Quantitative real-time RT-PCR

The quantitative real-time RT-PCR with the rpsl gene as the reference was performed to monitor the expression changes of czcS, czcR, czcC and oprD genes when P. aeruginosa is stimulated by the Zn(II) at a micromolar level. The total RNA was extracted by traditional phenol-chloroform method and reverse transcribed by iScript cDNA Synthesis Kit (Bio-Rad). The cDNA samples were diluted for different folds and used as the templates in the PCR experiments. The real-time RT-PCR was performed on the Bio-Rad CFX96 equipment using the Ssofast SYBR Green Supermix (Bio-Rad). The experiments were performed at least three independent times with average results shown. The primer sequences used for real-time RT-PCR are designed using the Primer3 program and listed in S3 Table.

Supporting information

S1 Fig. The two molecules in the structure of CzcS-Zn.

(a) Conformations of the two CzcS molecules observed in the structure of CzcS-Zn. The two CzcS molecules are shown as cartoons in gray and green. The Zn(II) ions are shown as spheres in red. (b) The structural superimposition of the two molecules in cartoon representation. Secondary structural elements are labeled on their corresponding positions in black. The superimposition performed with the Pymol software yields an r.m.s.d. of 0.8 Å over 104 pairs of Cα atoms.

https://doi.org/10.1371/journal.ppat.1006533.s001

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S2 Fig. Structure-based sequence alignments of the CzcS SD with other PDC members.

The secondary structural elements of the CzcS SD are labeled above the alignments with α-helices (amaranthine panes) and β-strands (blue arrows). The secondary structural elements of the other proteins are indicated by corresponding colors (amaranthine for α-helices and blue for β-strands) within the protein sequences. Organism names are abbreviated as (Pa for Pseudomonas aeruginosa, Ec for Escherichia coli, and Kp for Klebsiella pneumonia).

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S3 Fig. The coordination of the functionally irrelevant Zn(II) ion caused by the crystallographic packing.

The three CzcS molecules (A, B, and C) are shown as cartoon representations and indicated in gray, cyan, and magenta, respectively. The Zn(II) ion is coordinated in the tetrahedral geometry with His72 and Asp76 from molecule A, Asp62 form molecule B, and His72 from molecule C.

https://doi.org/10.1371/journal.ppat.1006533.s003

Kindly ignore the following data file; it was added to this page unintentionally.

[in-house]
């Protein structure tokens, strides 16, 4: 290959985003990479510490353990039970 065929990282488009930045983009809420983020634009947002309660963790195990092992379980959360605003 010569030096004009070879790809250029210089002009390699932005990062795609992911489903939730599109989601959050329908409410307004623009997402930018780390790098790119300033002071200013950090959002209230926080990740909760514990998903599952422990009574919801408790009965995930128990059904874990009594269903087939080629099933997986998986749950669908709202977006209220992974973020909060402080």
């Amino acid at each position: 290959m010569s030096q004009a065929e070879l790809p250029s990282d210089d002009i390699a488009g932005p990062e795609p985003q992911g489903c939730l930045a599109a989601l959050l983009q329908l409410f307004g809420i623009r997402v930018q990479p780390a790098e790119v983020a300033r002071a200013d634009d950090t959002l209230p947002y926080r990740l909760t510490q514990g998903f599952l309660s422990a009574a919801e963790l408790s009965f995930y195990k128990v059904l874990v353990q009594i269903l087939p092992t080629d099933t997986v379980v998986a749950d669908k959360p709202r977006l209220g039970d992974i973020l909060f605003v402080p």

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S4 Fig. Identification of the Zn(II) ligands of the HK CzcS by plate assay.

Wild type P. aeruginosa and its derivative strains are examined on LB plates that contain Zn(II) ions: wild type P. aeruginosa with the empty pAK1900 plasmid as the control (WT PAO1 pAK1900), czcS-deficient P. aeruginosa with empty pAK1900 (PAO1△czcS pAK1900), czcS-deficient P. aeruginosa with wild type czcS encoded on pAK1900 (PAO1△czcS pCSAK), and czcS-deficient P. aeruginosa complemented with czcS mutants in pAK1900 (PAO1△czcSH55A D60A and PAO1△czcS H72A D76A).

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S5 Fig. Titration of PAR and Zn(II) complex by the wild type and mutant CzcS SD.

The control spectrum was recorded in the presence of 36 uM PAR and 18 uM ZnCl2. The absorption bands of 36 uM PAR and 18 uM Zn(II) at 500 nm were reduced by the addition of wild type and mutant CzcS SD (CzcS SD H55C, CzcS SD D60C, and CzcS SD L38C H55A).

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S6 Fig. Competitive Zn(II) titration experiments of wild type and mutant CzcS SD with PAR.

The representative titration UV spectrum of PAR (36uM) with the increasing Zn(II) (2 uM-42 uM) was recorded in the presence of (a) 68 uM CzcS SD, (b) 105 uM CzcS SD H55C, (c) 60 uM CzcS SD D60C, and (d) 72 uM CzcS SD L38C H55A competition in the range of 200 nm to 700 nm. The titration data at 500 nm and fitting binding isotherm by using Dynafit software [30] were inserted in corresponding titration UV spectrum.

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S7 Fig. The intermolecular crosslinking of wild type and mutant CzcS SD by using BS3 as the crosslinker.

The monomer and dimer of wild type and mutant CzcS SD are indicated with ● and ●●, respectively. (a) The Zn(II) induced crosslinked dimerization of wild type CzcS SD. Other divalent cations such as Mg(II), Co(II), and Mn(II) in the experiments are supplied as negative control. (b) The Co(II) induced crosslinked dimerization of CzcS SD D60C mutant. (c) The Zn(II) induced crosslinked dimerization of CzcS SD D60C mutant.

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S8 Fig. Metal and antibiotic tolerance plate assay of double proline substitutions.